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Debtors often file bankruptcy too quickly without first considering what, if any, ramifications a bankruptcy may have on their current employment or future employment opportunities. Luckily, in most instances, filing bankruptcy should not affect your current employment, but could play a role when applying for a new employment opportunity and this is why:

If you file a Chapter 7 Bankruptcy it is actually unusual for your employer to find out that you have filed for bankruptcy unless a creditor has an active wage garnishment order against you. You will then have to inform your employer of the bankruptcy in order to stop the wage garnishment from continuing, but, in reality, if your employer was already served with a wage garnishment order, then they already know you have been having financial difficulties and may even welcome the bankruptcy.

If you file a Chapter 13 Bankruptcy your employer will still only find out of the filing if, like with a Chapter 7, you have a wage garnishment order against you. Your employer may also find out if your bankruptcy Trustee requires a wage deduction order. A wage deduction order requires your employer to deduct your monthly Chapter 13 Plan Payments from each of your paychecks and to send it directly to your Trustee in an attempt to help you keep your Chapter 13 Plan Payments current.

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cutcardsAnother question I get quite frequently from clients considering bankruptcy is whether they can keep a specific credit card or other loan out of their bankruptcy. In today’s world credit cards are a huge part of our daily lives and some have come to depend on them. The thought of not having a credit card can be very scary one.

Whether you can keep a credit card after filing bankruptcy largely depends on whether you are filing a Chapter 13 or Chapter 7 Bankruptcy. If you are filing a Chapter 13 Bankruptcy, you cannot keep a credit card. This is because while you are in a Chapter 13 Plan, you are not allowed to acquire new debt without first obtaining permission from the court.

If you are filing a Chapter 7 Bankruptcy, theoretically, you can keep any credit card you want to as long as the issuing bank allows it. BUT, in most situations, the bank will require you to sign a reaffirmation agreement for your current balance in exchange for allowing you to keep the card open. This means that you must agree to pay back the full amount you owe even though you are filing bankruptcy.

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pickIn many Chapter 7 bankruptcies where the Trustee determines there are assets, the Trustee can collect administrative fees at the close of the bankruptcy case. You are probably first wondering what are administrative fees and what do they mean to me.

First, assets are basically just about everything you own (from money in any sort of financial account, to cash, to your home, to the furniture in your home, and etc.), but the Trustee cannot touch every asset. You are allowed to use certain and specific exemptions to protect all or some of your property. Some exemptions are limited to a dollar amount while others, such as retirement accounts, may be fully protected.

Assets or property that do not qualify for an exemption or are over the dollar amount allowed can be taken by the Trustee and used to pay your debts. However, in many situations, the Trustee may offer you a payment plan equal to the dollar amount of the asset not protected in exchange for you being able to keep the asset.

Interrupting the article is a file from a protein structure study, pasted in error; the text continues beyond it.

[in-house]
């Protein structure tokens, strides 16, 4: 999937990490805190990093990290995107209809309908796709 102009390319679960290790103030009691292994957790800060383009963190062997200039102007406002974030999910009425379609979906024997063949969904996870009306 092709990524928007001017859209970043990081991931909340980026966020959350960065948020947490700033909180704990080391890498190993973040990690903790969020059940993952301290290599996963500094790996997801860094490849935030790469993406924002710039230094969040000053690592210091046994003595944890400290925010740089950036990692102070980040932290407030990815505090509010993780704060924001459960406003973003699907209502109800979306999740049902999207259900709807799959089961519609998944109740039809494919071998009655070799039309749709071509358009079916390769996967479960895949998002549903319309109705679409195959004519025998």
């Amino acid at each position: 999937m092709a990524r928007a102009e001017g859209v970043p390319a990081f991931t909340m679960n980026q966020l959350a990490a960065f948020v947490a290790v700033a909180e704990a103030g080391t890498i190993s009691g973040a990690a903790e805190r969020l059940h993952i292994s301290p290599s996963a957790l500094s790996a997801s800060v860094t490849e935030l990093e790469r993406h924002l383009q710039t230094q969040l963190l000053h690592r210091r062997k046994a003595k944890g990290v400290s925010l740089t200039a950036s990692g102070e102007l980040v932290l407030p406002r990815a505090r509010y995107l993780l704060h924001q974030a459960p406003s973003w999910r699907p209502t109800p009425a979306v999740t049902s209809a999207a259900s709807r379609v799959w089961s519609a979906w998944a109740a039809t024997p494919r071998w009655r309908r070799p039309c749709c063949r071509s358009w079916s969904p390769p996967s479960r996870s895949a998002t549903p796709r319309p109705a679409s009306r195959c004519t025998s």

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Thumbnail image for Thumbnail image for Car LoanLenders can be prevented from repossessing a car owned by a debtor if he or she files for a Chapter 7 or Chapter 13 bankruptcy. However, the lender may still be able to repossess the car with the court’s permission.

Once a debtor declares bankruptcy, the debtor is granted an automatic stay. An automatic stay prevents a creditor from taking certain properties from a debtor.

The only way a creditor can get around an automatic stay is to be granted court permission. To do this, a creditor must file a motion “for relief from the automatic stay” with the court. The motion must convince the court the creditor has a high interest in the property and a right to repossess the car. The creditor must also stress through the motion that its interests are not adequately protected because the debtor is not making timely loan payments or are otherwise in default.

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Credit Report BankruptcyOne of the biggest worries for those who are considering filing for bankruptcy is how the bankruptcy will affect their credit score. Most people believe that they will not be able to receive credit in the future after their debts have been discharged in bankruptcy. It is true that a bankruptcy will do some damage to a debtor’s credit score. However, there is a silver lining to the otherwise bad news: someone who has discharged their debts in bankruptcy is in a very good position to begin to rebuild their credit following a bankruptcy filing. There are several factors that impact how quickly a debtor can begin to rebuild their credit score.

After the debtor’s debts have been discharged in bankruptcy, each of the three major credit bureaus will make a notation on the credit report and the debtor’s score will then feel an impact. Just how big this impact is can depend on a few different factors: how high the credit score was prior to the debtor filing for bankruptcy; how many accounts have been discharged in the bankruptcy; income; and whether the debtor has any outstanding debts or financial obligations not discharged in the bankruptcy.

There are a few things that you can do to help minimize the damage to your credit once you’ve filed for bankruptcy: